Olha Yaroshko – Using PCR Analysis for Identification of Genes of Interest in Plants

Improving the properties of commercially important crops

I am a young scientist from the Institute of Cell Biology and Genetic Engineering engaged in genetic engineering of plants.  My research focuses on Amaranthus, Physalis, and Solanum lucopersicum, which are used in food (it has high nutritional value and unique amino acid composition), medicine, cosmetics, light industry, and agriculture as forage plants. The seeds of Amaranth contain up to 10% of squalene. Squalene has antitumor and wound healing effects in the human organism. Compounds of Physalis (physalins) and Solanum lycopersicum (lycopene) also have antitumor effect.

The aim of my work is to develop and optimize the conditions for obtaining recombinant genes and proteins of human interferon alpha 2b in plants of Amaranthus caudatus, Physalis peruviana, and Solanum lycopersicum which can be used as "plant vaccines" in medicine. Industrially synthesized interferon is used to treat viral infections and various types of tumors.

Genetic engineering of plants for the purpose of obtaining medicinal substances is a promising direction in science. For example, in Ukraine there are national programs dealing with the development of “plant vaccines”.

The results of my experiments will have practical and scientific value - it will be possible in the future to develop a medical product with antiviral activity based on plant raw materials, the source of which will be the stems, grain and leaves of amaranths; stems, leaves and fruits of Physalis; leaves and fruits of tomatoes.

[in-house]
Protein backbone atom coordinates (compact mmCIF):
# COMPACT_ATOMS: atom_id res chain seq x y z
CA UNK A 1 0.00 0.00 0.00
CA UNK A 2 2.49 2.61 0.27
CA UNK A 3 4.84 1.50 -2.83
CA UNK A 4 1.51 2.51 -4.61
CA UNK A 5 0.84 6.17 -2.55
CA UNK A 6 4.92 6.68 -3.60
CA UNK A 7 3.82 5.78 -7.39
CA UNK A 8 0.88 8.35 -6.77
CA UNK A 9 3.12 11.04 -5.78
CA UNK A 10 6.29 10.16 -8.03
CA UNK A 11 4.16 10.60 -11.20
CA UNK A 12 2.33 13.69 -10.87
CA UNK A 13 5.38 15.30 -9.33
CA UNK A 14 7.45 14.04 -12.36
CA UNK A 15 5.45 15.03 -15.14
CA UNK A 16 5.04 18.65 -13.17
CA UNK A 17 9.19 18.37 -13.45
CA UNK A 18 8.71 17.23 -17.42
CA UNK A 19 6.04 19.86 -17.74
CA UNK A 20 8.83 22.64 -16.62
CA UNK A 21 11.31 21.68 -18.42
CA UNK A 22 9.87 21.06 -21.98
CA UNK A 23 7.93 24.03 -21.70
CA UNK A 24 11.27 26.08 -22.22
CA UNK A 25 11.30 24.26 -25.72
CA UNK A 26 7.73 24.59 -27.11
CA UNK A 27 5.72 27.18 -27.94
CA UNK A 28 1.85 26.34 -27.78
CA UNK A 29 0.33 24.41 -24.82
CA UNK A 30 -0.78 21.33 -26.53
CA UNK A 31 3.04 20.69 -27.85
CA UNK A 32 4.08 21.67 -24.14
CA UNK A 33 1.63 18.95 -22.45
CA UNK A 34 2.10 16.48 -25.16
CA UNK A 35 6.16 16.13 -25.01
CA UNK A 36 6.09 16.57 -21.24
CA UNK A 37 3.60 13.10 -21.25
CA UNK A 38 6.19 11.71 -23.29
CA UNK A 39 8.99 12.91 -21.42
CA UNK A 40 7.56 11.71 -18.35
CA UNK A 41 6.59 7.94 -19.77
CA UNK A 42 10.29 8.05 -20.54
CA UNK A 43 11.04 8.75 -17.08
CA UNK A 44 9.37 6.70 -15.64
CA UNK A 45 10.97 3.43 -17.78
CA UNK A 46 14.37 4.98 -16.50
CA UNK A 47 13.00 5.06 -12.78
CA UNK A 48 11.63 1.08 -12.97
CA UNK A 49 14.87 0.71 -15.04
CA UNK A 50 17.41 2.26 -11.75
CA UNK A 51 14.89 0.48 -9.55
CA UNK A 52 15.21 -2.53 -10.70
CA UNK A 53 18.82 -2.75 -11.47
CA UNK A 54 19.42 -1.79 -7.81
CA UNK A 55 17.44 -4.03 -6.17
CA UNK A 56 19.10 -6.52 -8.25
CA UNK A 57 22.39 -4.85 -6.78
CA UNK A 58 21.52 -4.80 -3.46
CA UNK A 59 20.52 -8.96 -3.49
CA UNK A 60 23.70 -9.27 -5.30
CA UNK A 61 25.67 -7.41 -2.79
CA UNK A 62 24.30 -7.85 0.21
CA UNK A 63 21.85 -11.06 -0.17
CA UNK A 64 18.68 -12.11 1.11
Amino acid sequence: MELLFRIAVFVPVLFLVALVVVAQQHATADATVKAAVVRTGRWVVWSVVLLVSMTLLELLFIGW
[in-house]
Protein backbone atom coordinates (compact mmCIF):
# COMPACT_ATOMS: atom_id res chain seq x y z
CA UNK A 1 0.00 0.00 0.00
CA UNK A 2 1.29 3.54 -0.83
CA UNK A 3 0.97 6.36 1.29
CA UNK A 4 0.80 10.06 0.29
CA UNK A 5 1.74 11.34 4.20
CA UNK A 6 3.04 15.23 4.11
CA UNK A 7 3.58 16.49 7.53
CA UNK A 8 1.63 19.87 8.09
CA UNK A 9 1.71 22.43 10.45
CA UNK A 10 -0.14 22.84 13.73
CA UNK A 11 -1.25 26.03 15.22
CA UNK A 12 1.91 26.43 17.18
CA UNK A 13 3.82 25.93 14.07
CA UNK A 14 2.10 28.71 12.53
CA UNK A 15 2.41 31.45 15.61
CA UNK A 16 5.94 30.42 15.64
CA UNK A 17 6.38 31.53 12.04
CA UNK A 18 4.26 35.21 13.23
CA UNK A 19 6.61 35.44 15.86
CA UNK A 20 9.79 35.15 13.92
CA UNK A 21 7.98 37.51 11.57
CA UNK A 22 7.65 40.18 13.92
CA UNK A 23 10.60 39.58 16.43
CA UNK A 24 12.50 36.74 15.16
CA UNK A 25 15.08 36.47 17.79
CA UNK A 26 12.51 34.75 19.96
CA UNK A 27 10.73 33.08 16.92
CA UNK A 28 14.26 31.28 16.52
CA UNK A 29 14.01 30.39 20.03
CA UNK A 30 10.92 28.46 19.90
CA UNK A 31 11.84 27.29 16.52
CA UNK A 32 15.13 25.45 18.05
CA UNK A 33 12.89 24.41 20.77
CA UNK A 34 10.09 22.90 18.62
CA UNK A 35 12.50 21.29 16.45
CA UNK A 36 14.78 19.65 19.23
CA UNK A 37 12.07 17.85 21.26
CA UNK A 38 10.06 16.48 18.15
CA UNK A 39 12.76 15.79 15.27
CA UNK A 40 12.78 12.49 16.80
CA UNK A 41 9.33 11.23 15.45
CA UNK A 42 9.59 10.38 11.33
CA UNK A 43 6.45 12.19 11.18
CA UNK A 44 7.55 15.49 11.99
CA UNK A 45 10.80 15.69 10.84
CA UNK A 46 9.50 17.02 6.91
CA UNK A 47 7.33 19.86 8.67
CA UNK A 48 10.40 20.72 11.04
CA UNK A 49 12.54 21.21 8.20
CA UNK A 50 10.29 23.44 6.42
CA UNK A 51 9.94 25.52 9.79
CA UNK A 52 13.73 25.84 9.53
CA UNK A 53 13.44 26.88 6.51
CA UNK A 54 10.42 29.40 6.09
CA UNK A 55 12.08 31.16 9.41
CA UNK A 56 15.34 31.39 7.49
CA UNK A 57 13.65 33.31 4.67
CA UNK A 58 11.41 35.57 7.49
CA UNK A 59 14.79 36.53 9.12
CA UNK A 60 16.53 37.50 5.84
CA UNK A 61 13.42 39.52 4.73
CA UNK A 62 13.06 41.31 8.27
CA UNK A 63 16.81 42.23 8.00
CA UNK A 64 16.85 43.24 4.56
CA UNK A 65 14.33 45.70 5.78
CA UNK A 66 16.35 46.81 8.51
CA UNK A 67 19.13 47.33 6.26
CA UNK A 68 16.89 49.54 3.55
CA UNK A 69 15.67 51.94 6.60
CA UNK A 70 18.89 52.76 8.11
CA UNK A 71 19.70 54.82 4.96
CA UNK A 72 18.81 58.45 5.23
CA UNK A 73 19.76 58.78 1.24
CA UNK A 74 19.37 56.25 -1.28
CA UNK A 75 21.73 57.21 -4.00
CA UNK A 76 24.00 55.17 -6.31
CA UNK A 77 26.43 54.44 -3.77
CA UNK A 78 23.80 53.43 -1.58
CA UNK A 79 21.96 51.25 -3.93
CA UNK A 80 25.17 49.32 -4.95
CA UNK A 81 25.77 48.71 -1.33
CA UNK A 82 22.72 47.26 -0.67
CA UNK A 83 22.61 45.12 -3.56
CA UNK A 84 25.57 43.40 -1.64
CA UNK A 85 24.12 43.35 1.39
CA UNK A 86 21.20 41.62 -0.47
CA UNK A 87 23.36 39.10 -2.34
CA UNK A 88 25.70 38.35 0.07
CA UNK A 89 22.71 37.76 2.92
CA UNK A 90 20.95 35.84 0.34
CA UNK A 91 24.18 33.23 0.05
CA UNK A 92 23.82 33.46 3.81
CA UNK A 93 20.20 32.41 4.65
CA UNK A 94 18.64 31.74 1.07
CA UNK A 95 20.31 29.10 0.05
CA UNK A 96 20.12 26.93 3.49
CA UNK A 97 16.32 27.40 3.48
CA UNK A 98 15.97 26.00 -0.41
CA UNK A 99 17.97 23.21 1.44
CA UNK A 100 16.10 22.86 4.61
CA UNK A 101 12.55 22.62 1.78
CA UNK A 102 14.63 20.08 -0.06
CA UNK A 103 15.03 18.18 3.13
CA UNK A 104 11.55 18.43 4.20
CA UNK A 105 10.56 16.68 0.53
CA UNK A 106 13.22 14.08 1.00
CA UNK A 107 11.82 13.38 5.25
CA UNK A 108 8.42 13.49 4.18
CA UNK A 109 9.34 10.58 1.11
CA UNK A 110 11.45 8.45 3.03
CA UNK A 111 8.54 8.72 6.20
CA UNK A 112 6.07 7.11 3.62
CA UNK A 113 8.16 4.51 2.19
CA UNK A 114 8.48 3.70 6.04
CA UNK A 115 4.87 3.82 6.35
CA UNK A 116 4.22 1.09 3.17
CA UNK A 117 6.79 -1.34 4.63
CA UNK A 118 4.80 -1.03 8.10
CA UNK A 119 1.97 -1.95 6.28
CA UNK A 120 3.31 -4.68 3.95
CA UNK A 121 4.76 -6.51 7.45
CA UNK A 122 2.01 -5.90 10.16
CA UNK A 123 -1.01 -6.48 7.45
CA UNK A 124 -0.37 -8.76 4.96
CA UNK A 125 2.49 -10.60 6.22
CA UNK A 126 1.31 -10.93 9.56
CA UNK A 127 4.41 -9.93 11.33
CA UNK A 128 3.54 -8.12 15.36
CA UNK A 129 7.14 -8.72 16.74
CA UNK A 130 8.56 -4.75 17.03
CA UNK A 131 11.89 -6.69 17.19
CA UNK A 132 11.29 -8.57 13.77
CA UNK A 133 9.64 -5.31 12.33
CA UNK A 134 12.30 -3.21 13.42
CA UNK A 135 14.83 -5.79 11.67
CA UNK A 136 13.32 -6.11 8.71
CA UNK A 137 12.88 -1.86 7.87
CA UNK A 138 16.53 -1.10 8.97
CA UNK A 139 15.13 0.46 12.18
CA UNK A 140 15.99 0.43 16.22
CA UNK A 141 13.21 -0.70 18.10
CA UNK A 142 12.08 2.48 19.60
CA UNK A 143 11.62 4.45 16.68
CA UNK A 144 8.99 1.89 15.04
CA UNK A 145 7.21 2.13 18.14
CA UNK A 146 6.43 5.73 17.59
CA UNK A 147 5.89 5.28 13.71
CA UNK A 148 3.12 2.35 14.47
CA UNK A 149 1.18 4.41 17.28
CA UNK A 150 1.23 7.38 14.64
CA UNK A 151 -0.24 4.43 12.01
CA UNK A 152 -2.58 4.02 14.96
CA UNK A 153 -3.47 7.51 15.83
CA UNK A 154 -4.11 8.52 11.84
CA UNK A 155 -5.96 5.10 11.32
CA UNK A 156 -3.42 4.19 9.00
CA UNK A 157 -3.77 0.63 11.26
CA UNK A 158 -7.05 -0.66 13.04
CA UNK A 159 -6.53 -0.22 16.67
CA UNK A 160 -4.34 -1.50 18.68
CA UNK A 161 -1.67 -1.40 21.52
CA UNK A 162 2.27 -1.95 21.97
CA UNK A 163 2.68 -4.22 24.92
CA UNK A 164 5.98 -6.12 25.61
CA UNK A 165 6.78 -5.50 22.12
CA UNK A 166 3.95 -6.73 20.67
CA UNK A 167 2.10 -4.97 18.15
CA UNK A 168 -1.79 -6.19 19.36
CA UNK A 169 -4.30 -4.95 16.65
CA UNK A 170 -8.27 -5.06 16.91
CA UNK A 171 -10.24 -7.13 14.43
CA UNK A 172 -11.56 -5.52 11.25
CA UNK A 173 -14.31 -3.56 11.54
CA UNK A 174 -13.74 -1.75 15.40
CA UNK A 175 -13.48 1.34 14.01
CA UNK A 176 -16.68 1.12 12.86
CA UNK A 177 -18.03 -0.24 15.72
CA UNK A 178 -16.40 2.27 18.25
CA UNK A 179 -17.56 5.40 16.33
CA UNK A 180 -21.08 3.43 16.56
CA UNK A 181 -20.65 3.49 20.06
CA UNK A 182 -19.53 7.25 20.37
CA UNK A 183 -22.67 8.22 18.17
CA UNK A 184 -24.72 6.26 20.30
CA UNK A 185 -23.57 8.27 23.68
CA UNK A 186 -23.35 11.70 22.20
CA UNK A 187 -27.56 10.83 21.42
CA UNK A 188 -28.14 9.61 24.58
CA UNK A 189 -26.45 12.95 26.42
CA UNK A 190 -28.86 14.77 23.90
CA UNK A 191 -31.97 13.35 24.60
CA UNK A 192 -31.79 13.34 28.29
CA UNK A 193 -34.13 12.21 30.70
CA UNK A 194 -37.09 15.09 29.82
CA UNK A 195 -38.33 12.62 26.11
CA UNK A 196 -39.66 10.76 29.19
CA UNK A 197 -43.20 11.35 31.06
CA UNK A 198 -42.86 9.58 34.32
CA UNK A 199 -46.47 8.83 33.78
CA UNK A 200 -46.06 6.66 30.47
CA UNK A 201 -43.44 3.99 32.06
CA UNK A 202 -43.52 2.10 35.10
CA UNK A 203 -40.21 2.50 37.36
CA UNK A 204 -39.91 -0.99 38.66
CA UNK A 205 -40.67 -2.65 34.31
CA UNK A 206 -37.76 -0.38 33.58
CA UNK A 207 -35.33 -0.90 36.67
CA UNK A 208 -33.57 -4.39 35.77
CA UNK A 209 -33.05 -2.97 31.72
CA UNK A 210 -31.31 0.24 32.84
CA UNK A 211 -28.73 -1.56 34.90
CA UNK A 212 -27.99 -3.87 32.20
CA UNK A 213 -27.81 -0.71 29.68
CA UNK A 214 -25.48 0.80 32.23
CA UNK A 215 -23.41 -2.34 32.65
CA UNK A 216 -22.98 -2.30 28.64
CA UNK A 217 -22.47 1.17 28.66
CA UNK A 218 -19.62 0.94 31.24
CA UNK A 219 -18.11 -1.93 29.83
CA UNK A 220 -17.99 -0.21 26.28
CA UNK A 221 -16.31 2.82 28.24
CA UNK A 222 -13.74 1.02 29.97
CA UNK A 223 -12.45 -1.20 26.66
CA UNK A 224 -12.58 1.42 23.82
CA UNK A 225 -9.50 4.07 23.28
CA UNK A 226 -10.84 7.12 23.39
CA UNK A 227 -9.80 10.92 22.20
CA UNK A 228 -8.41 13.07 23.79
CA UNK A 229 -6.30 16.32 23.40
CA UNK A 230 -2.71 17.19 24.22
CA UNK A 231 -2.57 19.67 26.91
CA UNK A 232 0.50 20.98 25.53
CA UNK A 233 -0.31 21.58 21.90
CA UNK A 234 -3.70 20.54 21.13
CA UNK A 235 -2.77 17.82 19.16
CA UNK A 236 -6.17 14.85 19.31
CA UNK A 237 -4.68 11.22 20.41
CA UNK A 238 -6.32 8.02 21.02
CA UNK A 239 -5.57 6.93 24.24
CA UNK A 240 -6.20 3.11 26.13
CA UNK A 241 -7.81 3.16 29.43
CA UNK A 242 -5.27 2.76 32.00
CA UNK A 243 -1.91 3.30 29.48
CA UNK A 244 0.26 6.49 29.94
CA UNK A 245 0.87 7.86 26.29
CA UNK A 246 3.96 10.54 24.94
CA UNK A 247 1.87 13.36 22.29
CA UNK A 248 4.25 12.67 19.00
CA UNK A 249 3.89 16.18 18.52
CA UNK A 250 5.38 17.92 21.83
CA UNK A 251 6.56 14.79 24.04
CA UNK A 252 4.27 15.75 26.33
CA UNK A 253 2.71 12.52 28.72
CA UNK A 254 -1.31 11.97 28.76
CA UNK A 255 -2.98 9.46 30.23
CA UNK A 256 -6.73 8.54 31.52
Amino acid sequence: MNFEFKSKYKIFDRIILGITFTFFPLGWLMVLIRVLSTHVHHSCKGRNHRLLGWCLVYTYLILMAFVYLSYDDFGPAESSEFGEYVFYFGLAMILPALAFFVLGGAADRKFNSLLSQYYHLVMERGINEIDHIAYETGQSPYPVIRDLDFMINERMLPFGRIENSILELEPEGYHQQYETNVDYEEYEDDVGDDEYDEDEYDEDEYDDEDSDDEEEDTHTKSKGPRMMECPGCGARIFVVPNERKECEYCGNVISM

At the moment, I have already obtained transgenic amaranth plants with genetic resistance to phosphinothricin, transgenic roots of Amaranthus with selective genes and with human interferon gene, and transgenic roots of Physalis with selective and reporter genes. I am also growing three generations of transgenic plants of tomatoes with human interferon gene, confirmed antiviral activity of protein extracts with interferon obtained from fruits and leaves of first generation of tomatoes.

The next step of my research will be to conduct studies in mice on the antiviral effect of the fruits of transgenic tomatoes. Also in the very near future I would like to conduct research on human volunteers and possibly patent the resulting transgenic raw material as an edible plant vaccine. The source of future funding may be investors who work with transgenic plants and transgenic products.

- Olha Yaroshko, Research Assistant, Institute of Cell Biology and Genetic Engineering (ICBGE) of NAS of Ukraine


Olha is the recipient of a small research grant from the US-Ukraine Foundation Biotech Initiative